The entire calendar is being rushed. Kids have been back at school so long they're ready for a vacation.
And didn't flu shots used to be given around, say, Columbus Day? This year our pharmacy launched the program in early August. The theory seems to be that while customers may be confused, at least their arms are more easily accessible in short sleeves.
It’s no wonder that summer vacation—or what’s left of it after being squeezed at both ends—is so hurried that “a bag of books to take to the beach” has been replaced for some of us by a bundle of Kindle’s sample chapters.
Presidents used to knock off for so long in summer that places where they relaxed were given official-sounding names like the Western White House.
Television networks traditionally had the good sense to hibernate in summer, with reruns and fill-ins whose main virtue seemed to be inspiring folks to get off the couch and out of the house. But no more. Programmers are seducing us with original fare, like the sci-fi drama “Under the Dome” on CBS, summer’s monster hit. Even the AMC hit “Breaking Bad,” after a hiatus, started the second half of its final season in mid-July. The final “Breaking Bad” episode airs at the end of September—the month when first episodes of TV series used to land.
This year Wal-Mart began its Christmas campaign on Aug. 22, and Kmart ran a commercial on Sept. 8 starring a gingerbread man. Toys “R’’ Us has already issued its list of the “hottest” Christmas toys. According to whom? A lot of parents still haven’t gotten around to putting away their kids’ swimsuits and summer clothes.
Apparently retailers anxious to get going because they’re worried about Thanksgiving: It comes “late” this year, on Nov. 28. Maybe they should adopt Canada’s commercially friendly calendar, with Thanksgiving falling on the second Monday in October—Black Tuesday anyone?
Jews have a legitimate excuse to start their Hanukkah shopping earlier than ever. Thanks to vicissitudes of the Lunar Calendar, Hanukkah this year starts the evening of Nov. 27; last year it was Dec. 8, and the year before, Dec. 20.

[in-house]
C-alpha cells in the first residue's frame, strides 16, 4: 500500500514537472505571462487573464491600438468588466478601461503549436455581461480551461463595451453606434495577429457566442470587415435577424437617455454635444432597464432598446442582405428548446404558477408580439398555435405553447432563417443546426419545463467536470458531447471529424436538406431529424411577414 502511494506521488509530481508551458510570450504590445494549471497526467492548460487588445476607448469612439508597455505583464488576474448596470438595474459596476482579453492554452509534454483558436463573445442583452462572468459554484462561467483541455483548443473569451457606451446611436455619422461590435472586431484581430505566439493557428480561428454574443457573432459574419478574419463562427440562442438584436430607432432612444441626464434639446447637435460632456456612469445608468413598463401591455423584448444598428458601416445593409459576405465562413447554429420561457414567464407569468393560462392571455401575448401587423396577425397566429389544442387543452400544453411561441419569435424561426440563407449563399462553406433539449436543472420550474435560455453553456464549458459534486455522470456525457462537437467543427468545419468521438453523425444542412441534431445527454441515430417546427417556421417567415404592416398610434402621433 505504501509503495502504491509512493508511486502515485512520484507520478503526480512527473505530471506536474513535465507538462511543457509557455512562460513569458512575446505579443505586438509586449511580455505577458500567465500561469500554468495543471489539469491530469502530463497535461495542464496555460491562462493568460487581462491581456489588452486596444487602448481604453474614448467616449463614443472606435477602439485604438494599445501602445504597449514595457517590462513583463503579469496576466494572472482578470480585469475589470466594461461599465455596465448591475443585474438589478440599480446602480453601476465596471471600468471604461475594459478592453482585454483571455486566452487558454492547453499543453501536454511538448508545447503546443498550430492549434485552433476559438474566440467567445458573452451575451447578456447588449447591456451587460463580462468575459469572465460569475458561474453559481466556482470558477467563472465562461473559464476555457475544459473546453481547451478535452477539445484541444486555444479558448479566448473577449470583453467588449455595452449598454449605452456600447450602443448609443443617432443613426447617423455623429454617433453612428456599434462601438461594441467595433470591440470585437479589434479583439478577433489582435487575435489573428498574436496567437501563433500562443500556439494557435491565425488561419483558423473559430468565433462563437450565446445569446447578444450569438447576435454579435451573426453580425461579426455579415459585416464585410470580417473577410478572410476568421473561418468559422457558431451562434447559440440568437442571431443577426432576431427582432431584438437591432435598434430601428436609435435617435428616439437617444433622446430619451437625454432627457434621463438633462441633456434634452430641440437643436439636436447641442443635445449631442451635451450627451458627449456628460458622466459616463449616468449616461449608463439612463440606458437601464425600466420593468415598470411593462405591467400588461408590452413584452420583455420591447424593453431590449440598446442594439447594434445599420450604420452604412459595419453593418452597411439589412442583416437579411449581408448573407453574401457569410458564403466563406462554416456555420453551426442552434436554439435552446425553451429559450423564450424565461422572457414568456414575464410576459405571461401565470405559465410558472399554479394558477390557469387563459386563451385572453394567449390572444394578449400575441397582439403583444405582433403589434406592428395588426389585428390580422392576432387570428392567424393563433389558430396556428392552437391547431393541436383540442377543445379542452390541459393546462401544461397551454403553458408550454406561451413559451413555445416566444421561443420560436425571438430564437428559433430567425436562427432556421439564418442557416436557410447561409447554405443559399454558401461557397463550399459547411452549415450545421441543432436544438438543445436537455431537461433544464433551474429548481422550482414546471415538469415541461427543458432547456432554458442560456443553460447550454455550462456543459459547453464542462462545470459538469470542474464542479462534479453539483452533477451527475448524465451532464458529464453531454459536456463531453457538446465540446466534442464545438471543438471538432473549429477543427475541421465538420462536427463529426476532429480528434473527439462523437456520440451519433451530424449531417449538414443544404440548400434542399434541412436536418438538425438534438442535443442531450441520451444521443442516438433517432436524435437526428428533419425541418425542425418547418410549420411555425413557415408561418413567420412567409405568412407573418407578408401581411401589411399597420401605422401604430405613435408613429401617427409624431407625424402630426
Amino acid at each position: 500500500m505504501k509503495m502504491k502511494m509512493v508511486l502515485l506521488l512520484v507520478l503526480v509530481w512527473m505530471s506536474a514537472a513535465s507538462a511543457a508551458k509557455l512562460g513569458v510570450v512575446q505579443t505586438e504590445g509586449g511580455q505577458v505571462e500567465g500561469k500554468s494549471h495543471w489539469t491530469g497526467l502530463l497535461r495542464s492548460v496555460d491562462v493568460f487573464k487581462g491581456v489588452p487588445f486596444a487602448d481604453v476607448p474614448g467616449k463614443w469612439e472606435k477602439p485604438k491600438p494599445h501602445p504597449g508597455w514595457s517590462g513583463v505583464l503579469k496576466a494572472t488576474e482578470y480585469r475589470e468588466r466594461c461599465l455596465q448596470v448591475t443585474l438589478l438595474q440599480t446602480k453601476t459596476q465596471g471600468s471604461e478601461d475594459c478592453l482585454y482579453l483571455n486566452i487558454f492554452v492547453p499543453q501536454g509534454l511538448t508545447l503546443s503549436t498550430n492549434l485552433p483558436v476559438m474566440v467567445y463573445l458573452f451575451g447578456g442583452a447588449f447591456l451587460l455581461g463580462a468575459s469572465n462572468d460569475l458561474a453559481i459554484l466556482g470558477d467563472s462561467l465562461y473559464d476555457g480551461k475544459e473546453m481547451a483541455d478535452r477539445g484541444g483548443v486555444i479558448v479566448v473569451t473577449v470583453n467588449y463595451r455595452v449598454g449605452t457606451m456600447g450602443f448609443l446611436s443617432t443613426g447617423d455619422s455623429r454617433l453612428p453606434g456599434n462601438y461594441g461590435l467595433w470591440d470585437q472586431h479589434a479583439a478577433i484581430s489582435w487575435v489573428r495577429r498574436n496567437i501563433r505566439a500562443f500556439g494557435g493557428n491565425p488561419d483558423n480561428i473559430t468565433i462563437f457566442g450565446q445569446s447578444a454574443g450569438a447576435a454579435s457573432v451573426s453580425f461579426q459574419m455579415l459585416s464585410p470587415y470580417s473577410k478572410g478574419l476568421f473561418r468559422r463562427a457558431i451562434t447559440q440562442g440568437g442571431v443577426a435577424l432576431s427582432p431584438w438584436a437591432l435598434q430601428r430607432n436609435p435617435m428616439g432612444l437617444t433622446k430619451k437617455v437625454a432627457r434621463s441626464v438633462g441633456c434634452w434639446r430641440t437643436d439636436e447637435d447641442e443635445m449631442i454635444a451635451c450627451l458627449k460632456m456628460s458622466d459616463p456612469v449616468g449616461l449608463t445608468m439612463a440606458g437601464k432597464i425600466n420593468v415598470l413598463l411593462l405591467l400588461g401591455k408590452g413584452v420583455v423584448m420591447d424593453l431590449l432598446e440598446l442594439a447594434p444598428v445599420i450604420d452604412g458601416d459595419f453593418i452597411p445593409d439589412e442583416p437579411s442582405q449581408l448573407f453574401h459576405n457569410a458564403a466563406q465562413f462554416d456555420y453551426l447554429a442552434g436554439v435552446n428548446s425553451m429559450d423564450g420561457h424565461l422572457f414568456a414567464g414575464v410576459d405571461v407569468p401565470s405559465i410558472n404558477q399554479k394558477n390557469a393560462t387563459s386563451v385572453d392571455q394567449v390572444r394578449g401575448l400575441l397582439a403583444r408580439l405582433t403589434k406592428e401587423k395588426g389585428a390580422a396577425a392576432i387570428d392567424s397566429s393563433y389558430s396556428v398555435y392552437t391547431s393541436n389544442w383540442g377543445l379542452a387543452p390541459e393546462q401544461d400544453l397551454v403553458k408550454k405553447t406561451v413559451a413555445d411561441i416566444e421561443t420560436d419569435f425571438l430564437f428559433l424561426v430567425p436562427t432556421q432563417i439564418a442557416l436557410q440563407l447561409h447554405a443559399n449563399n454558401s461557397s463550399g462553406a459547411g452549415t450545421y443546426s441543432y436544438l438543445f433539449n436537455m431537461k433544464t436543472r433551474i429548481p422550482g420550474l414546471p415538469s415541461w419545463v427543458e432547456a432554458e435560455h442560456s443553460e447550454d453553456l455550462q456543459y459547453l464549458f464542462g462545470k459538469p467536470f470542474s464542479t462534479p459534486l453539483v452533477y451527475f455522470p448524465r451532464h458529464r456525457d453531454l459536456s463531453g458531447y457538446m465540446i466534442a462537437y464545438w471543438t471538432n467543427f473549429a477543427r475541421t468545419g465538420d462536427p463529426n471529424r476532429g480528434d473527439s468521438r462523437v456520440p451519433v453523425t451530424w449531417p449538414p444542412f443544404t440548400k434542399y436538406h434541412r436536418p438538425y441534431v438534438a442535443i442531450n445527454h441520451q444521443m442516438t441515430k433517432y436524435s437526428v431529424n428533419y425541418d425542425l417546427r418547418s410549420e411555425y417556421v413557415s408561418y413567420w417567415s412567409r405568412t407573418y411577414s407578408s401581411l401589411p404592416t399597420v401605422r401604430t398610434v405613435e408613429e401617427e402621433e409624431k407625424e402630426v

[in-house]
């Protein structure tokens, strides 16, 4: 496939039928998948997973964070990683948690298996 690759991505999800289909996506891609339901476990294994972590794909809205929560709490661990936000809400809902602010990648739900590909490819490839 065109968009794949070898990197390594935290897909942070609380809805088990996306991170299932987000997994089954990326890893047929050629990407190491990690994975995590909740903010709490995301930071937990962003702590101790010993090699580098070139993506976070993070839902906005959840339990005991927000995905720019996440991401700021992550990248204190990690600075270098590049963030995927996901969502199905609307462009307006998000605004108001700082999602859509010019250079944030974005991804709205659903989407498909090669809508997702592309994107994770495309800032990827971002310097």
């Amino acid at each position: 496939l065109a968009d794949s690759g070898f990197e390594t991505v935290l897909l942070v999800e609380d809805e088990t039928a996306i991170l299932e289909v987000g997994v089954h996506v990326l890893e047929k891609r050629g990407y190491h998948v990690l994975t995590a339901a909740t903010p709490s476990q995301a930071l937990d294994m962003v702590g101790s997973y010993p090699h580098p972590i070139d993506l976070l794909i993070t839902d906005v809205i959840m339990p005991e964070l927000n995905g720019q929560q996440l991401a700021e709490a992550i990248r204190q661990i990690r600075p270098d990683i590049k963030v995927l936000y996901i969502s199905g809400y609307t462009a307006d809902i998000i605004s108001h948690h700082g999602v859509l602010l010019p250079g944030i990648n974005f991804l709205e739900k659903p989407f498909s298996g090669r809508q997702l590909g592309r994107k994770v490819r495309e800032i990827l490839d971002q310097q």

Most people assume that retailers prefer the term “holiday season” to any mention of Christmas or Hanukkah because we’ve become so religiously correct that merchants fear backlash. I don’t think so. It’s more likely that “holiday season” is just a one-size-fits-all ploy to excuse starting marketing campaigns whenever they feel like it. Black Friday used to signal the start of Christmas shopping; now it marks the beginning of price-cutting competitions that used to be known as after-Christmas sales.
Some may accuse me of committing the same sin I’m accusing retailers of committing. Every year, after all, commentators complain that the seasons are being rushed, but we usually don’t pen those pieces until mid-October. Well, nowadays that would be too late.
In science fiction, it is often suggested that if you could speed forward fast enough, faster than the speed of light, you would go back in time. We’re risking a converse phenomenon with the calendar. If we rush forward any faster, we’ll whiz past this year’s events and collide with those in the future.
Allow me to be the first to wish you happy holidays, 2014.
(c) Peter Funt. This column first appeared in the Wall Street Journal.